Add a Watermark to a Video with ffmpeg

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Easy in LiVES 1.3.3

salsaman's picture

Sorry Mitch, no time to make that video guide yet ! But I am happy to say that as of LiVES 1.3.3, this is really easy, since I added the Image Overlay effect into the main distro.

1) Open your video in LiVES from the File menu

2) Making sure you are in Clip Edit mode (if in multitrack, press ctrl-e), select Effects -> Image Overlay. Choose your image file/logo (it can be any type of image, including png with alpha). Select the start position, image size (or use natural size), and start alpha (0 for fully opaque). Select end position, end size and end alpha (so you can make it move around or fade in/out). Click OK.

3) After the effect has completed, select File -> Encode clip as, and encode the updated clip.

Unfortunately LiVES cannot

David Nolen's picture

Unfortunately LiVES cannot rapidly open AVCHD files and has some massive deal breakers as I noted over on its article here:

http://www.linuxjournal.com/content/lives-video-editor-and-vj-tool-turns-10

I tried Kdenlive which was the most promising, but the amount of bugs that thing has, coupled with a requirement to recompile FFMPeg to use AAC and H264 (which still doesn't give you the ability to encode in those formats...I'm waiting for an answer on WHY that is on their forums even after spending some time looking for and implementing various answers) as well as the fact that even when using MTS formats the damn thing can't even keep the audio and video in sync, that program is a waste of time. Open Movie Editor doesn't work. Cindellerra can't open the files, and already transcoded files it can't do anything with (not to mention playback of audio is jacked up). Blender tells me FFMPeg can't understand the file.

Basically I've gone through nearly every single video editing solution on Linux and not one of them, not a one, can do the simple task of adding a watermark to the video file I'm trying to create without a deal breaking caveat. AVIDemux used to be everything I needed, but then they just removed the Logo function without informing anyone, and after nearly a year (or more) still no word on its restoration.

I'm really wondering if there's a product out there that works at all, given that even the pay for stuff on windows is so buggy as to make it unuseable. I feel like I did when I first started with DV files and nothing worked to edit those.

i used Avisynth, but i'm a

Minh's picture

i used Avisynth, but i'm a windows user :D

Heh, this is all well and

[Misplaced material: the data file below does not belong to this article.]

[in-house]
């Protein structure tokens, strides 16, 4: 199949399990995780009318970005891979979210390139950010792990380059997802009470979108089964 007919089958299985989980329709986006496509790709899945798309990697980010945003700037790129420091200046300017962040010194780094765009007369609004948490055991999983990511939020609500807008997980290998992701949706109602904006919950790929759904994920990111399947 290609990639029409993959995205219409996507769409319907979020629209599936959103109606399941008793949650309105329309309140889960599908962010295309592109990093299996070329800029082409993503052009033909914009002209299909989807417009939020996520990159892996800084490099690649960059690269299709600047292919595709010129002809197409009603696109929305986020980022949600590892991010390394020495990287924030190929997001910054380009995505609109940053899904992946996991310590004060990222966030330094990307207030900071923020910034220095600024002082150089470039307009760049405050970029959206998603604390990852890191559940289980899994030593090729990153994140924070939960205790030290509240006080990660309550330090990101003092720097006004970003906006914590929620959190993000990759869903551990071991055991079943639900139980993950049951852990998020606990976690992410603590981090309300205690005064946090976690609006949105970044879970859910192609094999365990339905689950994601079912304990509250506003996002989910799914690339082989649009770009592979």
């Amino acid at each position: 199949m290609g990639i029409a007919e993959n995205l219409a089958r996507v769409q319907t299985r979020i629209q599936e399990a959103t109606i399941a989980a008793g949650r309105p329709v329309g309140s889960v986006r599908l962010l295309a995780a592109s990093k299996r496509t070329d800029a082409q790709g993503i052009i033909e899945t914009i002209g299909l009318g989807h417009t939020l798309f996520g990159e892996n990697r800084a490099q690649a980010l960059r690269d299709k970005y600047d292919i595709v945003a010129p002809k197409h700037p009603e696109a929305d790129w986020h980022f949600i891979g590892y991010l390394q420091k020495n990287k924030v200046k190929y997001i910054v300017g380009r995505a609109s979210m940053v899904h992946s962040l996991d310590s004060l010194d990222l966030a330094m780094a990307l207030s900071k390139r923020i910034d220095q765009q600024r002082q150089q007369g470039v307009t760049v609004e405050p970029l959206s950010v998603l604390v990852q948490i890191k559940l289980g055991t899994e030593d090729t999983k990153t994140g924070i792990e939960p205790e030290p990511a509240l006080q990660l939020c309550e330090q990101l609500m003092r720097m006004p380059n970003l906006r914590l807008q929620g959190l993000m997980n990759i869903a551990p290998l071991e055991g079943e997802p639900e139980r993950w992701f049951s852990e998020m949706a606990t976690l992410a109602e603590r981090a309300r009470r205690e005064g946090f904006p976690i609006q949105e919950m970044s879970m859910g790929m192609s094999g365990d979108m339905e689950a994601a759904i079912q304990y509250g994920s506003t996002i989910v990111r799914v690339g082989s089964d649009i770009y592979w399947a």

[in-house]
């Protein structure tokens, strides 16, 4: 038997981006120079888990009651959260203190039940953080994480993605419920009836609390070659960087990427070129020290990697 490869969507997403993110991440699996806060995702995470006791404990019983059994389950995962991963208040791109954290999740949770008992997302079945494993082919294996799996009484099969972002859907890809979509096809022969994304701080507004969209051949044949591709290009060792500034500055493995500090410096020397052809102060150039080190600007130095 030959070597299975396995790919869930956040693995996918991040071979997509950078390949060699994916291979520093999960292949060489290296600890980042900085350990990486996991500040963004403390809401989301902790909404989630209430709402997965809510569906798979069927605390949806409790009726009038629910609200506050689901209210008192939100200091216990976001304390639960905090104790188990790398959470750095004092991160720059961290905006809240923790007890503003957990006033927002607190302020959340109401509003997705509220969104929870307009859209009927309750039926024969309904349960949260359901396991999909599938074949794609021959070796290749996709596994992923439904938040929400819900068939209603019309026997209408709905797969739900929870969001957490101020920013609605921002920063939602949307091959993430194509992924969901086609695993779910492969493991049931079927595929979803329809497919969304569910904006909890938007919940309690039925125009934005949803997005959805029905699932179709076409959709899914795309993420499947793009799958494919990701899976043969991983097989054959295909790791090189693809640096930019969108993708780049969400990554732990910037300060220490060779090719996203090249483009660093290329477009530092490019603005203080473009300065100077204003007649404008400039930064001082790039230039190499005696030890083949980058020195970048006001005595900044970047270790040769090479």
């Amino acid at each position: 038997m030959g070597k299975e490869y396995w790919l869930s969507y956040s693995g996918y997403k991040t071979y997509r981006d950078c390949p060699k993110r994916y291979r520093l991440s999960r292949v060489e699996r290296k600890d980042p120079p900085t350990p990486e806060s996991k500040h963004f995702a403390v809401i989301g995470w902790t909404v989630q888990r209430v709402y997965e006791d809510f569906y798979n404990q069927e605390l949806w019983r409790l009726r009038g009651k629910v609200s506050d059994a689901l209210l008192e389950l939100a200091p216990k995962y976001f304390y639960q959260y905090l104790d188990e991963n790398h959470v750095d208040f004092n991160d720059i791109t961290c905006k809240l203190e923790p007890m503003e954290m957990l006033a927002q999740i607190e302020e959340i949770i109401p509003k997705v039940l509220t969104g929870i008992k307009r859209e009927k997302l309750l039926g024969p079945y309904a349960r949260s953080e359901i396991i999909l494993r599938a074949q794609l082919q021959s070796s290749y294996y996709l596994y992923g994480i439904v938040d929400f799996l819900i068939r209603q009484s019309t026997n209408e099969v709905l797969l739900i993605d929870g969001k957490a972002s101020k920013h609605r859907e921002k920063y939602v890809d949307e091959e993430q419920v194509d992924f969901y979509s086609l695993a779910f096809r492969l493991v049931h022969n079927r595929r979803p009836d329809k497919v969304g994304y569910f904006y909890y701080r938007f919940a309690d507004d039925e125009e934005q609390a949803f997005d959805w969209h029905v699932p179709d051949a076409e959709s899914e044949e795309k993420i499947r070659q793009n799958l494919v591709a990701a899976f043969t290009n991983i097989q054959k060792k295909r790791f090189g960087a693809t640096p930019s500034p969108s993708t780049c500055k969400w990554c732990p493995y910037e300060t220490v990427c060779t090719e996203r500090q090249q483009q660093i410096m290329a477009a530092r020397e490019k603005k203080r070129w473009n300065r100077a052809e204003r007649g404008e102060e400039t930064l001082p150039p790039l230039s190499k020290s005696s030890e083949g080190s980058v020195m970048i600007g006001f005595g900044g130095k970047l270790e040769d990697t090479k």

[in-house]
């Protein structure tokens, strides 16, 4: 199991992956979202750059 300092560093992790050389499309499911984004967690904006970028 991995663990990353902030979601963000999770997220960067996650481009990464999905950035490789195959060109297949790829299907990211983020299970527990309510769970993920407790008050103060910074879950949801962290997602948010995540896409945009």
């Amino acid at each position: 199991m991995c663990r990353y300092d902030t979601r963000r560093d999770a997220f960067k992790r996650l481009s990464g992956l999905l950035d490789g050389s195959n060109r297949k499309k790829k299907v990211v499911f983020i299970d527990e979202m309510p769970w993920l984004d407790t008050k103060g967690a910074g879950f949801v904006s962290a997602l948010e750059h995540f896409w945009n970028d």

David Nolen's picture

Heh, this is all well and good, but now vhook isn't even included in my ditro. It's gone completely to libavfilter, which is fine if I could figure out how to make that do the same thing as vhook when applying a watermark. There does not appear to be any useable way of including a watermark in linux anymore. AVIDemux removed their support for 'logos' and the libavfilter documentation looks to be Greek to me in regards to actually making it do something useful. Kino was mentioned as a possibility, but the shear amount of time it takes for the kinds of video files I deal with makes it impractical. Other options like building a custom build of ffmpeg with vhook still in (if I understood the suggestion on the Ubuntu boards correctly) is a place I'd rather not go on my system. Any suggestions at this point?

Overlay

Mitch Frazier's picture

I haven't found a great solution yet. You can take a look at this article, it works although it does have some limitations. Check the comments also as there are some suggestions there that you might want to investigate also.

One would hope that the vhook replacement would see the light of day soon.

Mitch Frazier is an Associate Editor for Linux Journal.

Works Sort Of

Thomas Bond's picture

Hi All,

Got the watermarking to work sort of. I have the watermark but I also have a gray cast to the original video. Looks like the 808080 background is not transparent. Any ideas?

Thanks!

Tom

Check Your Image

Mitch Frazier's picture

For reference, the purpose of the 808080 is described below (taken from the ffmpeg documentation):

The watermark picture works like this (assuming color intensities 0..0xFF): Per color do this: If mask color is 0x80, no change to the original frame. If mask color is < 0x80 the absolute difference is subtracted from the frame. If result < 0, result = 0. If mask color is > 0x80 the absolute difference is added to the frame. If result > 0xFF, result = 0xFF.

The only thing I can think of is that you've got a problem with the image and it's not in the format that you think it is. Double check the background to make sure it's all 808080. Also make sure that the image is the same size as the video. The documentation doesn't state what, if anything, might be done to an image that is of a different size than the video before it's used to watermark the video.

This is a known good watermark image, try it and see what you get from it.

Mitch Frazier is an Associate Editor for Linux Journal.

Images From Videos

videocaptures's picture

Fast video indexer is a video capture software that can capture video frames automatically from a list of videos and create index web pages, index pictures or a list of images.

ffmpeg removed support for

Artem Russakovskii's picture

ffmpeg removed support for vhook a while ago, at least in SVN, in favor of libavfilter. You can see the note here: http://windforce.ellil.net/d/ffmpeg/hooks.html. Therefore, this vhook idea isn't going to work unless you are using an old version of ffmpeg, and it's no longer supported anyway. :(

Not that Old

Mitch Frazier's picture

It was deprecated in the 0.5 version that was released in March of this year and won't be removed until the next version.

Mitch Frazier is an Associate Editor for Linux Journal.

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